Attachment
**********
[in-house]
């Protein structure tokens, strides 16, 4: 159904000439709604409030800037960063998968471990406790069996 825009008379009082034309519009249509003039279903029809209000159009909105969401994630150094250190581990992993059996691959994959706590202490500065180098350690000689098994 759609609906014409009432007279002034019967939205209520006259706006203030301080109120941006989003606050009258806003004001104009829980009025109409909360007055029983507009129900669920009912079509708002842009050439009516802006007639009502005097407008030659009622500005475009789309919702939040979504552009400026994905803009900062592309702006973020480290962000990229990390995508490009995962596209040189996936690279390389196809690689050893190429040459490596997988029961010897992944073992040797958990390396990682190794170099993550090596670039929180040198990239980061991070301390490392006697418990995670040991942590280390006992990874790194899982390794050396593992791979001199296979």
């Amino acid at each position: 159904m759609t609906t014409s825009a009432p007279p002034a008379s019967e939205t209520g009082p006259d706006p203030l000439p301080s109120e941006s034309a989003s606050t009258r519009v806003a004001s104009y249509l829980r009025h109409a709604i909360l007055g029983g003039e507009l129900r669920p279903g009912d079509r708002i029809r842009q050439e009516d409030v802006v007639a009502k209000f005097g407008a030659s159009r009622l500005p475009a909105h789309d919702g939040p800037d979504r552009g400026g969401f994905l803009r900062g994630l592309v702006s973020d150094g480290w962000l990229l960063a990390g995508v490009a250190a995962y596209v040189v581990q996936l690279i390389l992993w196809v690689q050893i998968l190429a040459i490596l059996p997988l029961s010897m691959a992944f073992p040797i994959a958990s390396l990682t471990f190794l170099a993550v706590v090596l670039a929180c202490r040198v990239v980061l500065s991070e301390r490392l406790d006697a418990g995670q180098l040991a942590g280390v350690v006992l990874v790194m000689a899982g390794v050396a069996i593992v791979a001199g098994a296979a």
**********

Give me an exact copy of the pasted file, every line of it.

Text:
[in-house]
């Protein structure tokens, strides 16, 4: 159904000439709604409030800037960063998968471990406790069996 825009008379009082034309519009249509003039279903029809209000159009909105969401994630150094250190581990992993059996691959994959706590202490500065180098350690000689098994 759609609906014409009432007279002034019967939205209520006259706006203030301080109120941006989003606050009258806003004001104009829980009025109409909360007055029983507009129900669920009912079509708002842009050439009516802006007639009502005097407008030659009622500005475009789309919702939040979504552009400026994905803009900062592309702006973020480290962000990229990390995508490009995962596209040189996936690279390389196809690689050893190429040459490596997988029961010897992944073992040797958990390396990682190794170099993550090596670039929180040198990239980061991070301390490392006697418990995670040991942590280390006992990874790194899982390794050396593992791979001199296979």
């Amino acid at each position: 159904m759609t609906t014409s825009a009432p007279p002034a008379s019967e939205t209520g009082p006259d706006p203030l000439p301080s109120e941006s034309a989003s606050t009258r519009v806003a004001s104009y249509l829980r009025h109409a709604i909360l007055g029983g003039e507009l129900r669920p279903g009912d079509r708002i029809r842009q050439e009516d409030v802006v007639a009502k209000f005097g407008a030659s159009r009622l500005p475009a909105h789309d919702g939040p800037d979504r552009g400026g969401f994905l803009r900062g994630l592309v702006s973020d150094g480290w962000l990229l960063a990390g995508v490009a250190a995962y596209v040189v581990q996936l690279i390389l992993w196809v690689q050893i998968l190429a040459i490596l059996p997988l029961s010897m691959a992944f073992p040797i994959a958990s390396l990682t471990f190794l170099a993550v706590v090596l670039a929180c202490r040198v990239v980061l500065s991070e301390r490392l406790d006697a418990g995670q180098l040991a942590g280390v350690v006992l990874v790194m000689a899982g390794v050396a069996i593992v791979a001199g098994a296979a």